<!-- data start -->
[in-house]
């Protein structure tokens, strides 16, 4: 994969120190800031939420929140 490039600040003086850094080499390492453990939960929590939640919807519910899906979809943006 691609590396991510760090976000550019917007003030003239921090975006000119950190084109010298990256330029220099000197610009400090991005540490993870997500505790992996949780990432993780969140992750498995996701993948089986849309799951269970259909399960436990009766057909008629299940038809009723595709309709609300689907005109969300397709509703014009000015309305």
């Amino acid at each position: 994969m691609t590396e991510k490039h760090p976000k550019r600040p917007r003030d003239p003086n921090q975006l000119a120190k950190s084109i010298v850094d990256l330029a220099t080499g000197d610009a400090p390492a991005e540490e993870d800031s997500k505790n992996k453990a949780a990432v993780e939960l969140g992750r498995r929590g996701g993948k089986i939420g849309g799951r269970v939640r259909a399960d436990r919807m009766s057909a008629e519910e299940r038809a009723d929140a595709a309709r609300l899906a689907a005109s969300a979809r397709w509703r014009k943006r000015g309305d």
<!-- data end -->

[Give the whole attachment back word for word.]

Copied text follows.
[in-house]
């Protein structure tokens, strides 16, 4: 994969120190800031939420929140 490039600040003086850094080499390492453990939960929590939640919807519910899906979809943006 691609590396991510760090976000550019917007003030003239921090975006000119950190084109010298990256330029220099000197610009400090991005540490993870997500505790992996949780990432993780969140992750498995996701993948089986849309799951269970259909399960436990009766057909008629299940038809009723595709309709609300689907005109969300397709509703014009000015309305």
């Amino acid at each position: 994969m691609t590396e991510k490039h760090p976000k550019r600040p917007r003030d003239p003086n921090q975006l000119a120190k950190s084109i010298v850094d990256l330029a220099t080499g000197d610009a400090p390492a991005e540490e993870d800031s997500k505790n992996k453990a949780a990432v993780e939960l969140g992750r498995r929590g996701g993948k089986i939420g849309g799951r269970v939640r259909a399960d436990r919807m009766s057909a008629e519910e299940r038809a009723d929140a595709a309709r609300l899906a689907a005109s969300a979809r397709w509703r014009k943006r000015g309305d």